At least one in three of the world’s schoolchildren – 463 million children globally – were unable to access remote learning when COVID-19 shuttered their schools. And the actual number of students who cannot be reached is likely significantly higher than this estimate. In many situations, despite remote learning policies and the presence of the necessary technology at home, children may be unable to learn due to skills gaps among their teachers or a lack of parental support.
Though national governments around the world have been quick to implement remote learning, new health protocols and reopening plans, these policies have varied widely based on each country’s wealth. Schoolchildren in the poorest countries have already lost nearly four months of schooling since the start of the pandemic, compared to six weeks in high-income countries. Even short disruptions in children’s schooling can have long-lasting negative impacts due to factors including the lack of structured programmes for catching up. In the past, school closures have led to an increase in child marriage and child labour which often prevent children from continuing their education.
Threats to child survival and health
While children appear to be largely spared the direct mortality impacts of COVID-19, the indirect effects stemming from strained health systems and disruptions to life-saving health services such as immunization and antenatal care, can result in devastating increases in child deaths. The pandemic threatens to reverse decades of progress made around the world toward eliminating preventable child deaths. According to a study covering 118 low- and middle-income countries by the Johns Hopkins Bloomberg School of Public Health, an additional 2 million under-five deaths could occur in just twelve months due to reductions in routine health service coverage levels and an increase in child wasting.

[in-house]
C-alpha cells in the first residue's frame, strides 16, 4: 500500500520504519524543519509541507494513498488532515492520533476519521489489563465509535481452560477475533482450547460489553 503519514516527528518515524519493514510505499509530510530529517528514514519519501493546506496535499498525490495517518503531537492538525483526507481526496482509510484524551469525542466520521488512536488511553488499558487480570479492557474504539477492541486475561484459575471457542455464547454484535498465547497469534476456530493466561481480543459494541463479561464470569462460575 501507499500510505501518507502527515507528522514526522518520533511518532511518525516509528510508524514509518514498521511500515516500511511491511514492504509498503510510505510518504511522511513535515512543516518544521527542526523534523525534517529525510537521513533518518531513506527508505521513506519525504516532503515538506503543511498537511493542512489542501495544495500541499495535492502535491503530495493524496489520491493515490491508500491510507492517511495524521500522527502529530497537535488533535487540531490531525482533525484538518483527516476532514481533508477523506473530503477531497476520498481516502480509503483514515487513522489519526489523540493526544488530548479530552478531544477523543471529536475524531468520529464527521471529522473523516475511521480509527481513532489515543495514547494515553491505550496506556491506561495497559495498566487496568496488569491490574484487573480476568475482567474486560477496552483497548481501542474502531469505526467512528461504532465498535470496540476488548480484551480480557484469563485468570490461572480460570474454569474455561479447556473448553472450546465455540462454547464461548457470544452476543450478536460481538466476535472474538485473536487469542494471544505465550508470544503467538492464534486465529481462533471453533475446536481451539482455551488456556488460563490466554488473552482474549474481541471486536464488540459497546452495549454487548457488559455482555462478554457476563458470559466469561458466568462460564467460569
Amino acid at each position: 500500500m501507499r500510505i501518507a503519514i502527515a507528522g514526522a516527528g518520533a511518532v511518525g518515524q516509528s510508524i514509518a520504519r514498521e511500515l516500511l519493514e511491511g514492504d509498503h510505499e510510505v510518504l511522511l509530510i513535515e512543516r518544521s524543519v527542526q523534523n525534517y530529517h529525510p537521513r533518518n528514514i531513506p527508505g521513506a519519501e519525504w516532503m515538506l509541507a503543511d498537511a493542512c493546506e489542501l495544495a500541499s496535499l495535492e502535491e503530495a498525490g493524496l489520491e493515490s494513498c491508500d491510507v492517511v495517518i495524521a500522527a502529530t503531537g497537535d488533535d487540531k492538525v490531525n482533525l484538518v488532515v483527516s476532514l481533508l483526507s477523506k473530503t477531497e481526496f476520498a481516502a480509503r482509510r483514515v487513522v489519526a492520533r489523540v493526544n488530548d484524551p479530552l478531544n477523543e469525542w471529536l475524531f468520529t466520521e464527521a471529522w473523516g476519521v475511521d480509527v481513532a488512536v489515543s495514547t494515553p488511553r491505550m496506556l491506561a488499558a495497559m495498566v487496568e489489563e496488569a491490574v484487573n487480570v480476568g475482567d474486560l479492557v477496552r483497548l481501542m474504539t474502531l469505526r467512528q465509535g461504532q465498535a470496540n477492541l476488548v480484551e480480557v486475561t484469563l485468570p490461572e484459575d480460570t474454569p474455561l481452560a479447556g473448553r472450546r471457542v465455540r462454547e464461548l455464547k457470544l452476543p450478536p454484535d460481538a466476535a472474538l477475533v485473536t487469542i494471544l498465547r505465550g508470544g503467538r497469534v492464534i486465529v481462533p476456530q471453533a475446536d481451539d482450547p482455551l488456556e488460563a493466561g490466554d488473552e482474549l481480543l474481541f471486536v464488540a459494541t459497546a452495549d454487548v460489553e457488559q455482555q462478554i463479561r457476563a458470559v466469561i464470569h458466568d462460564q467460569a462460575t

COVID-19 is also likely to increase the number of stillbirths. Nearly 200,000 additional stillbirths could occur in 12 months as women are less likely or able to access health services. This senseless loss of life can often be prevented with quality antenatal and delivery care but even before the pandemic hit, few women were receiving the necessary care to prevent stillbirths.
Today, more vulnerable children are becoming malnourished due to the deteriorating quality of their diets and the multiple shocks created by the pandemic and its containment measures. Efforts to mitigate the transmission of COVID-19 are disrupting food systems, upending health and nutrition services, devastating livelihoods, and threatening food security.
Every year, vaccines save an estimated 2 to 3 million lives, but COVID-19 threatens to roll back decades of progress made in reducing preventable child deaths by hindering access to these life-saving services. According to new data, nearly 14 million children did not receive any vaccines in 2019. Additionally, almost 6 million children received some but not all vaccines required for full protection against many life-threatening diseases. With COVID-19 putting enormous pressure on already weak or overstretched health systems, the number of unvaccinated and undervaccinated children is expected to increase, exacerbating existing inequities and putting the lives of many children at serious risk of disease or death.